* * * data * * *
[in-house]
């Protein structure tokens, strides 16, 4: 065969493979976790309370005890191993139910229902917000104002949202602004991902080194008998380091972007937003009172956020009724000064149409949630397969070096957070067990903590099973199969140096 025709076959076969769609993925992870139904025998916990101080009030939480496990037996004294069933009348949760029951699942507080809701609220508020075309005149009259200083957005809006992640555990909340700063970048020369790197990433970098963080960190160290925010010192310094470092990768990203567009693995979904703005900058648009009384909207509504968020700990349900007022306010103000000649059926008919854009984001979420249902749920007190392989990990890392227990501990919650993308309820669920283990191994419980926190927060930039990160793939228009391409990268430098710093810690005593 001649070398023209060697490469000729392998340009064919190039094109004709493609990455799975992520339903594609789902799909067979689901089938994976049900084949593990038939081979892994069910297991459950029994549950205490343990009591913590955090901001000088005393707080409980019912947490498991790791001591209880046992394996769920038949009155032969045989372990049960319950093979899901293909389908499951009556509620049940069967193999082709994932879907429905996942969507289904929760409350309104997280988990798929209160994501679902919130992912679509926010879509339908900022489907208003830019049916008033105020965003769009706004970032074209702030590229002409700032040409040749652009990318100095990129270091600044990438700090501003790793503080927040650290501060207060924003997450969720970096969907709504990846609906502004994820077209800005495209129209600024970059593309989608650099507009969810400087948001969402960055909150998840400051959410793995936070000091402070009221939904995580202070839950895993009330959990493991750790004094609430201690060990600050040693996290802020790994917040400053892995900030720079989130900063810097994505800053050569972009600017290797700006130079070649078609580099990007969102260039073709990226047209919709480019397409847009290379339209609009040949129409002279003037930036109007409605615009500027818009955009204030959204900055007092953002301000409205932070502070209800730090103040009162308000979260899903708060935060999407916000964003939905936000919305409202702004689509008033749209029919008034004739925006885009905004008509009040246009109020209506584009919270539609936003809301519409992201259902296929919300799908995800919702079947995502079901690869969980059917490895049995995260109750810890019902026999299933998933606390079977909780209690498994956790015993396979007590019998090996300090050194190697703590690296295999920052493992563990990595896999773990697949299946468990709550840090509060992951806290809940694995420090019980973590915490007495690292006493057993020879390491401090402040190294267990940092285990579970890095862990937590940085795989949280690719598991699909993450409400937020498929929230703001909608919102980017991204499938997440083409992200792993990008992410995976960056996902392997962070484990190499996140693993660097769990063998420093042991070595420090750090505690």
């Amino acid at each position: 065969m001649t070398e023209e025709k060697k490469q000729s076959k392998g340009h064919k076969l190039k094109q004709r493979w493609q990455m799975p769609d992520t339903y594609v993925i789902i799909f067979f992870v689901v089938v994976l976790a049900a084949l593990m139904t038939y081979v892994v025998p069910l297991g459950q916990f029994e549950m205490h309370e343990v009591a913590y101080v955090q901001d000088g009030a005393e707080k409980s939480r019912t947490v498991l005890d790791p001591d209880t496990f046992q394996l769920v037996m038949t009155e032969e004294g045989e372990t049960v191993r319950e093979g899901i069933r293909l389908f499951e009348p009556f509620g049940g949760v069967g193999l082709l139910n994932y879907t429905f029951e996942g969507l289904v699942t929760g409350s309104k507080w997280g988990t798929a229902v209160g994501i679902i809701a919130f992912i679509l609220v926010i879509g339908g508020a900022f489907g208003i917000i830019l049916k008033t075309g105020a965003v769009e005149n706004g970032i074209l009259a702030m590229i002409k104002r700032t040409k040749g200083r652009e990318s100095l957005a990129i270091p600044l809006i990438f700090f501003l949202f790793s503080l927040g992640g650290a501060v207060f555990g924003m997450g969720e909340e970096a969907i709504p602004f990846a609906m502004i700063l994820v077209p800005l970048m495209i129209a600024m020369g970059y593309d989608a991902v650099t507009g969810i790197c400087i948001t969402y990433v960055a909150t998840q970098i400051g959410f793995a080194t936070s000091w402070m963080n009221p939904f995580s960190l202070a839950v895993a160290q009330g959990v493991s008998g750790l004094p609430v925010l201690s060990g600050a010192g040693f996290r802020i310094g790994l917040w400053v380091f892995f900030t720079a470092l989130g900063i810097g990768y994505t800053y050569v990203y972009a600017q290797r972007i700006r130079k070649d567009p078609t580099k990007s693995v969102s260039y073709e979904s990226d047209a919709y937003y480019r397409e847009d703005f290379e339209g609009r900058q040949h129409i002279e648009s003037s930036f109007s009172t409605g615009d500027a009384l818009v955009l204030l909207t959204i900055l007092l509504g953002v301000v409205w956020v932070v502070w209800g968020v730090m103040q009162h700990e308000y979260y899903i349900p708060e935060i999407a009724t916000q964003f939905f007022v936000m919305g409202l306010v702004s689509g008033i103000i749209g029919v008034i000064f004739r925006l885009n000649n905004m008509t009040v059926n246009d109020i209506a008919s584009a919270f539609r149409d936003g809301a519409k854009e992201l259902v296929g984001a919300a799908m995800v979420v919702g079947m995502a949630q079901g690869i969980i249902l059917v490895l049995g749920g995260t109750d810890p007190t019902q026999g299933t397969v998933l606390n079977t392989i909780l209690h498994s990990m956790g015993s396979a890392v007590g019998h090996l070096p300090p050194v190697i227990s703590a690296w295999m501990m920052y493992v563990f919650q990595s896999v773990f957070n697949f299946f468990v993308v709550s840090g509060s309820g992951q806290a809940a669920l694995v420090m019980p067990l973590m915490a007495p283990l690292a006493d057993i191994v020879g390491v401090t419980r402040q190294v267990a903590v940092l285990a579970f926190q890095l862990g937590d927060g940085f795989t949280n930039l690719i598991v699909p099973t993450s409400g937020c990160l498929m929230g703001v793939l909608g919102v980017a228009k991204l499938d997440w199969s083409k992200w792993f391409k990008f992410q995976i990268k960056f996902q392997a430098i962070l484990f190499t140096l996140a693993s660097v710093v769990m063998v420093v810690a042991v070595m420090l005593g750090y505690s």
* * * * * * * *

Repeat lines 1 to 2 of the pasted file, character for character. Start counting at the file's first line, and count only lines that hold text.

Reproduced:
[in-house]
């Protein structure tokens, strides 16, 4: 065969493979976790309370005890191993139910229902917000104002949202602004991902080194008998380091972007937003009172956020009724000064149409949630397969070096957070067990903590099973199969140096 025709076959076969769609993925992870139904025998916990101080009030939480496990037996004294069933009348949760029951699942507080809701609220508020075309005149009259200083957005809006992640555990909340700063970048020369790197990433970098963080960190160290925010010192310094470092990768990203567009693995979904703005900058648009009384909207509504968020700990349900007022306010103000000649059926008919854009984001979420249902749920007190392989990990890392227990501990919650993308309820669920283990191994419980926190927060930039990160793939228009391409990268430098710093810690005593 001649070398023209060697490469000729392998340009064919190039094109004709493609990455799975992520339903594609789902799909067979689901089938994976049900084949593990038939081979892994069910297991459950029994549950205490343990009591913590955090901001000088005393707080409980019912947490498991790791001591209880046992394996769920038949009155032969045989372990049960319950093979899901293909389908499951009556509620049940069967193999082709994932879907429905996942969507289904929760409350309104997280988990798929209160994501679902919130992912679509926010879509339908900022489907208003830019049916008033105020965003769009706004970032074209702030590229002409700032040409040749652009990318100095990129270091600044990438700090501003790793503080927040650290501060207060924003997450969720970096969907709504990846609906502004994820077209800005495209129209600024970059593309989608650099507009969810400087948001969402960055909150998840400051959410793995936070000091402070009221939904995580202070839950895993009330959990493991750790004094609430201690060990600050040693996290802020790994917040400053892995900030720079989130900063810097994505800053050569972009600017290797700006130079070649078609580099990007969102260039073709990226047209919709480019397409847009290379339209609009040949129409002279003037930036109007409605615009500027818009955009204030959204900055007092953002301000409205932070502070209800730090103040009162308000979260899903708060935060999407916000964003939905936000919305409202702004689509008033749209029919008034004739925006885009905004008509009040246009109020209506584009919270539609936003809301519409992201259902296929919300799908995800919702079947995502079901690869969980059917490895049995995260109750810890019902026999299933998933606390079977909780209690498994956790015993396979007590019998090996300090050194190697703590690296295999920052493992563990990595896999773990697949299946468990709550840090509060992951806290809940694995420090019980973590915490007495690292006493057993020879390491401090402040190294267990940092285990579970890095862990937590940085795989949280690719598991699909993450409400937020498929929230703001909608919102980017991204499938997440083409992200792993990008992410995976960056996902392997962070484990190499996140693993660097769990063998420093042991070595420090750090505690």